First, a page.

Gier: Durèze + Bozançon

Roman aqueducts: Lyon - Gier aqueduct (France)
For the photo's, see below
For the complete website

Lyon-Gier aqueduct - LUGDUNUM

The Gier was the youngest, longest and highest of the four aqueducts of Lugdunum and had been built in Opus Reticulatum in its whole line. In order to cross the many valleys in its 86 km course, four siphons and 25 bridges ware built. An overview:

Valley / River Constructions Siphon
Durèze Detour plus siphon Header tank plus venter bridge
Bozançon Few bridges, also over side branches -
Mornantet Bridge -
Garon Siphon Header tank 'La Gerle' plus venter bridge
Yzeron Plat de l'Air-arcade, siphon Header tank plus venter bridge Beaunant
Trion Siphon abutment of a header tank Fort Saint-Irénée

Over 50% of the aqueduct was subterranean, with 9 (perhaps 11) tunnels of different length. The deepest was built under the village Mornant just after the river-crossing with the Mornantet. During the construction of the tunnel of Saint-Martin-la-Plaine a miscalculation was made as can be seen on the photographs below.

Because of the total length of the aqueduct, the distance between and the diversity of the manholes could be studied in detail. Out of more than the estimated 1000 manholes, some 85 are known. Where the distance between two adjacent manholes could be measured, the result was between 76 and 78 m, whereas Vitruvius and Plinius indicated 240 Roman feet or 71 m. Jean Claude Litaudon hypothesizes that there were two kinds of manholes in the Gier aqueduct which alternated: the broader ones (3 Roman feet, 92 * 92 cm) with lowered bottom and the smaller ones (2,5 * 2,5 Roman feet, 77 * 77 cm) without. The first ones - a little bit broader than the aqueduct channel - served also as cleaning basins)*.

The Gier was the only aqueduct which also could serve the upper parts of Lugdunum on the Fourvière hill. Although its starting point was on 400 m above sea level, because of its constant and modest gradient the Gier delivered its water on 300 m above sea level, thus 20 - 40 m higher than the other three aqueducts.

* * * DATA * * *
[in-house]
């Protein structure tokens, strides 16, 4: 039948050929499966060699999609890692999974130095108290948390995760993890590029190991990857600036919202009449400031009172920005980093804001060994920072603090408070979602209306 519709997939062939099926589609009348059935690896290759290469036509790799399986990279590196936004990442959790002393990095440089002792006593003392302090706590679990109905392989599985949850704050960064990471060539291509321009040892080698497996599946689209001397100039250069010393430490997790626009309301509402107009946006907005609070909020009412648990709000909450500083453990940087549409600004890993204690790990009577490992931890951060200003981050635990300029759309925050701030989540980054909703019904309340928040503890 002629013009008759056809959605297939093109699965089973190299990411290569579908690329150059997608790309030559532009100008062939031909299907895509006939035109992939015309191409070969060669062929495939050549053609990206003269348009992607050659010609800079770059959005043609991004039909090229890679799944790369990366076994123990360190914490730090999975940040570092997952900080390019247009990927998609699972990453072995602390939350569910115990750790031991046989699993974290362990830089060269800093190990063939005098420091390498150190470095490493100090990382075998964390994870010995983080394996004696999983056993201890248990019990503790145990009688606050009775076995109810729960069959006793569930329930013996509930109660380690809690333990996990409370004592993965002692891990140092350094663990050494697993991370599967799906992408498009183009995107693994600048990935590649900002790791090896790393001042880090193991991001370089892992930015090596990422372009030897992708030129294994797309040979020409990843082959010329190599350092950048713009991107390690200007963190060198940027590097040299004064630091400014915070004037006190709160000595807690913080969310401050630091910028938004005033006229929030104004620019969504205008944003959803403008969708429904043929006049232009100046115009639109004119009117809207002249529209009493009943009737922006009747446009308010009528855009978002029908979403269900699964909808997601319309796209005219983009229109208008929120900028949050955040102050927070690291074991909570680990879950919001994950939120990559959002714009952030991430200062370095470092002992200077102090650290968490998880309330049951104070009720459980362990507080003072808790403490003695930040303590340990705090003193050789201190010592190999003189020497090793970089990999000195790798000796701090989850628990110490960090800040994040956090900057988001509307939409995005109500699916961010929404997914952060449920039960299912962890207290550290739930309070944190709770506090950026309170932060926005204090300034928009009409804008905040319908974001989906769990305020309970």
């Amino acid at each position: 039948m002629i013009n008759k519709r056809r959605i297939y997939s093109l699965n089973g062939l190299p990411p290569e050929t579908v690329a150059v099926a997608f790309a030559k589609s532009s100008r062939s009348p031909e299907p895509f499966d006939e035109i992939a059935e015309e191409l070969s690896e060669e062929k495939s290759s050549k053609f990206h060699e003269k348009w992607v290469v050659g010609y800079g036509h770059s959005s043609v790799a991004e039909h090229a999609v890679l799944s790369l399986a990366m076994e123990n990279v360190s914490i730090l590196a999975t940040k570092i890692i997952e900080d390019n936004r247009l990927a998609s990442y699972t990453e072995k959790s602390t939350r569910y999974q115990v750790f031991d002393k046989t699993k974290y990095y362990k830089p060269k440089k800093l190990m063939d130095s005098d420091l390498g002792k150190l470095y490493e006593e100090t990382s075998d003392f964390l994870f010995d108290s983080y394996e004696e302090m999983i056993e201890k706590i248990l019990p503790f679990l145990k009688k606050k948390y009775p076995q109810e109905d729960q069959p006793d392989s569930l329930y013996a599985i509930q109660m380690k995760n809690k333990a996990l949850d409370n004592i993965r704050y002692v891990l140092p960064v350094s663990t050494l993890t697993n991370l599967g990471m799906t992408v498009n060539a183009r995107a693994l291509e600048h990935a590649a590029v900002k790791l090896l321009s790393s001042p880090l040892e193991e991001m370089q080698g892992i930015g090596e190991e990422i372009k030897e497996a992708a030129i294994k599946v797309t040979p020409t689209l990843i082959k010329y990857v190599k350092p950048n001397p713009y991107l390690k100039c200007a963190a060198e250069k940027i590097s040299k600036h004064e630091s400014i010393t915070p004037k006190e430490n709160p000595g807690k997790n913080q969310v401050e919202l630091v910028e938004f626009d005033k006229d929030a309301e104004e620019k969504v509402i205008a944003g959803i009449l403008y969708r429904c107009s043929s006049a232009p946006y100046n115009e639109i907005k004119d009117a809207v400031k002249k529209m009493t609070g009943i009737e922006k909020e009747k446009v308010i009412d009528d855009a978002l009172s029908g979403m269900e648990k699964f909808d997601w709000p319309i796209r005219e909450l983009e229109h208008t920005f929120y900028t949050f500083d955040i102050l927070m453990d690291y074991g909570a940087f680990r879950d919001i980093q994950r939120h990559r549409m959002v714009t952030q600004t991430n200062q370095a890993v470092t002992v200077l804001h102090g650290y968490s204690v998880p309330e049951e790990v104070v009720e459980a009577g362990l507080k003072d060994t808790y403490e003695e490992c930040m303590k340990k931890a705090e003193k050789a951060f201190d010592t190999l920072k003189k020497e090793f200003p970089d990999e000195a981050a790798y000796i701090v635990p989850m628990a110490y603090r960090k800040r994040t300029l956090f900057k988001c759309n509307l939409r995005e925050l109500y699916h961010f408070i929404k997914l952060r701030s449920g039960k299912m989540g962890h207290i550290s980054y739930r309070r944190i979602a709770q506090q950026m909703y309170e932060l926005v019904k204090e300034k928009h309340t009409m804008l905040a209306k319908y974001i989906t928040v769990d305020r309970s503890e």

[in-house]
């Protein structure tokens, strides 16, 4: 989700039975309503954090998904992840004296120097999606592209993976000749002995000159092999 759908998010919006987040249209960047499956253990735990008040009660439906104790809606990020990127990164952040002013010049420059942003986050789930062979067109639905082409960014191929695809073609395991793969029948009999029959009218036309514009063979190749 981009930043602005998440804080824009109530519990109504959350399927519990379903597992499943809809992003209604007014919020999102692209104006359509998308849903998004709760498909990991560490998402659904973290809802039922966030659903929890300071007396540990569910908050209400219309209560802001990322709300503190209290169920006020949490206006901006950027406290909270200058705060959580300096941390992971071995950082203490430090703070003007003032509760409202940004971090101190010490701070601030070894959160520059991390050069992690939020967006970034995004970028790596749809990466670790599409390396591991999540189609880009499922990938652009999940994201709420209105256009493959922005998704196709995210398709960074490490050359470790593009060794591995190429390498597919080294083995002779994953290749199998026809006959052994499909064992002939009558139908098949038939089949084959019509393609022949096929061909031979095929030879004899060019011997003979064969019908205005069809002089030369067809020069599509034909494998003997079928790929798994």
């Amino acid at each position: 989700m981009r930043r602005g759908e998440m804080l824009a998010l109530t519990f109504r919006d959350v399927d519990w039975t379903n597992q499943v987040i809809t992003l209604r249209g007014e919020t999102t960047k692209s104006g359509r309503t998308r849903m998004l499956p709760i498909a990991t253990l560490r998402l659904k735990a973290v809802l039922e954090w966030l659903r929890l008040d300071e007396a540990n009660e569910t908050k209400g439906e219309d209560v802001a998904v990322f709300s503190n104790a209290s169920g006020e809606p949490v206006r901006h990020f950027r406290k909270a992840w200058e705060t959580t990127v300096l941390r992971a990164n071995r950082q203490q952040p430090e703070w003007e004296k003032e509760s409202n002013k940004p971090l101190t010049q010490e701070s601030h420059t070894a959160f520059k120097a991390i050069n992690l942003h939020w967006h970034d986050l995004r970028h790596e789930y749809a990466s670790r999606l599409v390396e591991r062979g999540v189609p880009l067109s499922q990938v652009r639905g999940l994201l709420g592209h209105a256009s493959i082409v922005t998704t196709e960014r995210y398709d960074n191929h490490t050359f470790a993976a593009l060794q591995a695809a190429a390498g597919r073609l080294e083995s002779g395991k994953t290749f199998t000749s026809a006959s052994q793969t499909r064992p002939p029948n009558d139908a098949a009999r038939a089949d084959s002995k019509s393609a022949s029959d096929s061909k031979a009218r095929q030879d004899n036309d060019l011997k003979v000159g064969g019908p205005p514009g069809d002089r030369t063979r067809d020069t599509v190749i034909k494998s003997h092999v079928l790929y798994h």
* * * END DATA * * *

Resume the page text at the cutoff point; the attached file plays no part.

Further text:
W.D. Schram
For the pictures, see below.

)* J.-A. Hamm and J.-C. Litaudon: L'Aqueduc romain du Gier ou du Pilat (2004)

Lyon-Gier aqueduct - LUGDUNUM

Item Info
Length 86 km
Cross-section 0,55 m x 1,30 m
Volume 15.000 m3/day
Fall 0,11 %
Period 50 - 125 AD
Features
  • 4 siphons
  • 80 known manholes



Recommended literature : M. Jean Burdy: Préinventaire des monuments et richesses artistiques IV Gier (1996)
Recommended website : Archeo Lyon
How to visit : See M. Jean Burdy: Guide des Aqueducs Romains de Lyon (1999) and the Recommended literature
HOME More literature on more aqueducts Last modified: March 25, 2005 - Wilke D. Schram (wilke@uu.nl)



Génilac, Header tank

Génical, Header tank

Génilac, Header tank

Génilac, Header tank

Chagnon, Pierre de Chagnon

Chagnon, Pierre de Chagnon

Pierre de Chagnon

Chagnon, Cave de Curé

Chagnon, Cave de Curé

Chagnon, Cave de Curé

Durèze valley, venter bridge

Durèze valley, venter bridge

Saint-Martin-la-Plaine, Fontane tunnel

Saint-Martin-la-Plaine, Fontane tunnel

Saint-Joseph-le-Rieu, manhole

Saint-Joseph-le-Rieu, carved stone

Saint-Didier-sous-Riverie, bridge

Bridge over the Petit Bozanšon

Saint-Didier-sous-Riverie, bridge

Saint Joseph / Saint-Didier

Saint Joseph / Saint-Didier

Saint-Maurice-sur-Dargoire, manhole

Saint-Maurice-sur-Dargoire, manhole

Saint-Maurice-sur-Dargoire, tunnel

Saint-Maurice-sur-Dargoire, bridge

Saint-Maurice-sur-Dargoire, bridge

Saint-Maurice, the 'Pont des Granges' I

Saint-Maurice, the 'Pont des Granges' II

Saint-Maurice, the 'Pont des Granges'

Saint-Maurice, the 'Pont des Granges'

Saint-Maurice, the 'Pont des Granges'

Mornant, Pont de la Condamine

Mornant, Pont de la Condamine

Mornant, Pont de la Condamine